Wednesday, 14 August 2013

The Online Parish Clerk (OPC) Program

As I related previously, a lot of what I have learned about family history in general and my family members in particular come from my experiences as an Online Parish Clerk (OPC). I became the OPC for Cornwood Parish, in Devon, England, in 2003. The program was very new then and I had no idea what it meant or how it might end up consuming me. I also would never have believed how much I could learn as an Online Parish Clerk.

In future posts I will comment on how I got involved and also offer some examples of the interesting and often surprising stories I have come across in reviewing data in parish records and answering queries from other family researchers.

Much of the following is from my article, The Future is Still in the Past: An Introduction to Online Parish Clerks, published in Crossroads, the quarterly journal of the Utah Genealogical Association, in their Summer 2012 issue. Another paper about the OPC program called, simply, Online Parish Clerks, was written by Roy Stockdill and appeared in the April 2012 issue of Family Tree. Both offer good summaries of what the OPC scheme is all about. They can also both be read on my Cornwood-OPC website.

England is divided into 40 administrative counties which traditionally were each comprised of various numbers of ecclesiastical parishes. Each parish had its own church that administered to both the spiritual and the secular needs of the community.

In 1538, Thomas Cromwell, chief minister of Henry VIII, issued The Second Henrician Injunctions that mandated every parish to maintain registers in which to record all baptisms, marriages and burials. These documents are central to ancestral research in England but it is not always practical for researchers to inspect or study the original registers or the many additional documents that originated in the parishes. Some of the people offering assistance in sourcing and reviewing the parish information are those involved in the OPC program.

There is no formal structure to this unique program. Each county that participates organizes its own network of OPCs. Interested individuals volunteer to oversee a parish. A coordinator assists them in setting up their areas and organizing their data in whatever way suits them best. A major stipulation is that OPCs will share their knowledge with others free of charge. They must also be accessible through email contact.

The tasks of OPCs are primarily to compile reference material for their adopted parish or parishes in the form of transcripts, extracts, abstracts, indexes and copies of original records. Data is collected from as many sources as possible, emphasizing both local history and genealogy. Many OPCs maintain websites where data may be stored for browsing or source references may be listed.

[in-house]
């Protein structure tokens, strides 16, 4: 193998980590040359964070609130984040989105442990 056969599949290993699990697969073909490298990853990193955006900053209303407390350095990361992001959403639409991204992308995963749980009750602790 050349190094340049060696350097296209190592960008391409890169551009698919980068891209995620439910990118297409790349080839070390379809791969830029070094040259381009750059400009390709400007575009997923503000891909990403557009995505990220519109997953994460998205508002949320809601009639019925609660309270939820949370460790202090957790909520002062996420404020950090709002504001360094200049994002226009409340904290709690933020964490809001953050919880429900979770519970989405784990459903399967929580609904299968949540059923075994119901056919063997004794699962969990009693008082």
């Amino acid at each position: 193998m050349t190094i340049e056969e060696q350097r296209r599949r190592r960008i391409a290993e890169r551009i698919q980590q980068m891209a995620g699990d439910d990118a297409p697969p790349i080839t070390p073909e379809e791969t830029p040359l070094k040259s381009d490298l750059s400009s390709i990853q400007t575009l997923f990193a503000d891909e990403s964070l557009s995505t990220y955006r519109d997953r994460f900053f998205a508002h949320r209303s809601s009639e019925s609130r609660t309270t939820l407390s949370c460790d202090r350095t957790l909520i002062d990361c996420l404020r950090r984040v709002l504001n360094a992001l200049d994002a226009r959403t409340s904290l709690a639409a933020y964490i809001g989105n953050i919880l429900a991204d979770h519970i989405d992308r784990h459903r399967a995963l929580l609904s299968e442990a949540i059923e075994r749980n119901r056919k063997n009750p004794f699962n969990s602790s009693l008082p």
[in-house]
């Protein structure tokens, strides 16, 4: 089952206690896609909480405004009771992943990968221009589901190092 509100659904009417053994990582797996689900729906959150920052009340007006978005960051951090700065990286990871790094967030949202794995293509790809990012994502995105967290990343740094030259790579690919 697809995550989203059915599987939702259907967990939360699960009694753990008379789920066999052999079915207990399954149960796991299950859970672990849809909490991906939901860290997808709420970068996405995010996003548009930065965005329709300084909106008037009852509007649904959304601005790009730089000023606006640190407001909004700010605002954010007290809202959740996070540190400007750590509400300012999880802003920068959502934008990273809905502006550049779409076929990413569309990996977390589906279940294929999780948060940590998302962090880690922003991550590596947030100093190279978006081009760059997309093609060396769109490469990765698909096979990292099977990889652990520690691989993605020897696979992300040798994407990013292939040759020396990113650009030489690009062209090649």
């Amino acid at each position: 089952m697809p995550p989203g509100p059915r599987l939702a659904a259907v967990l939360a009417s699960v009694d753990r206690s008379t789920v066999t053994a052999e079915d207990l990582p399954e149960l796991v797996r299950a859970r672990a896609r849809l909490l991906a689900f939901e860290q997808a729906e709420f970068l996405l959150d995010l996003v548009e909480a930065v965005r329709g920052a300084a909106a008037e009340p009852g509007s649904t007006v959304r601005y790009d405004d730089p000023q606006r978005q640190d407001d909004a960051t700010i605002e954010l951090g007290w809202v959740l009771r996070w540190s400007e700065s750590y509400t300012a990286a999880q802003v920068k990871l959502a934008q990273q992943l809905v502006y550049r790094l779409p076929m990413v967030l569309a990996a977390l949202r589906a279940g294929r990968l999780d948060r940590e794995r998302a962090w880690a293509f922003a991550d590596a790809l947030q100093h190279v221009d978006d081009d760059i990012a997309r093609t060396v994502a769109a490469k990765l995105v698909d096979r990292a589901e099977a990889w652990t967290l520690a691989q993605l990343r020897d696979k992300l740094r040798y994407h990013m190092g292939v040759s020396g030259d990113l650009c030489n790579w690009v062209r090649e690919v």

Although OPCs are not officially associated with parish councils, ministers or congregations, these groups are often helpful in sourcing information about past residents and constructing histories of the various parishes. Close contact with incumbents, parish clerks and churchwardens is always desirable.

The OPC concept originated in 2000 with three genealogists who had been researching their families in the southwestern County of Cornwall. After discussions about organizational matters, they began their project in 2001. A comprehensive description of the OPC program, and the objectives envisioned and drafted by those early volunteers, can be found on the Cornwall OPC website.
Over the past decade the scheme has spread to a number of other counties in England, as shown in the following table. The table summarizes the OPCs active as of March 2012.

Total Parishes
Parishes with an OPC
Number of OPCs
% of Parishes with OPCs

In most counties individual OPCs take care of parishes. In a few counties, a coordinator collects transcriptions and other material for the entire county from many volunteers (individually referred to as OPCs). Among these are Kent, Lancashire and Hampshire.

It is not uncommon for an OPC to handle more than one parish. Families often crossed parish boundaries for work or other reasons; so, naturally, researchers may need to study material in adjacent parishes for information about their ancestors. Many OPCs, like this writer, live outside of the UK while researching their British roots.

OPCs must consider copyright restrictions, data protection and privacy issues in disseminating information and, to the best of their ability, avoid any misuse of data such as publishing private information or providing data about living people.

Because OPCs have generally spent a great deal of time examining and transcribing records, we will usually have a broad view of the community and of the individuals and families that lived in the parishes. We are thus able to pass along very helpful advice to people trying to build their own family trees or learn about the areas in which their ancestors lived.

While we are moving rapidly into an era that utilizes the Internet and a vast array of technical assistance in collecting, organizing and storing information, future research and the construction of family trees is still primarily based on information from the past. Volunteers like OPCs can and will be sources for much of that data.

If anyone has an interest in helping, there are still lots of areas that could use more volunteers. Contact the coordinator in the county in which you have knowledge, expertise or just a general interest and become an OPC!

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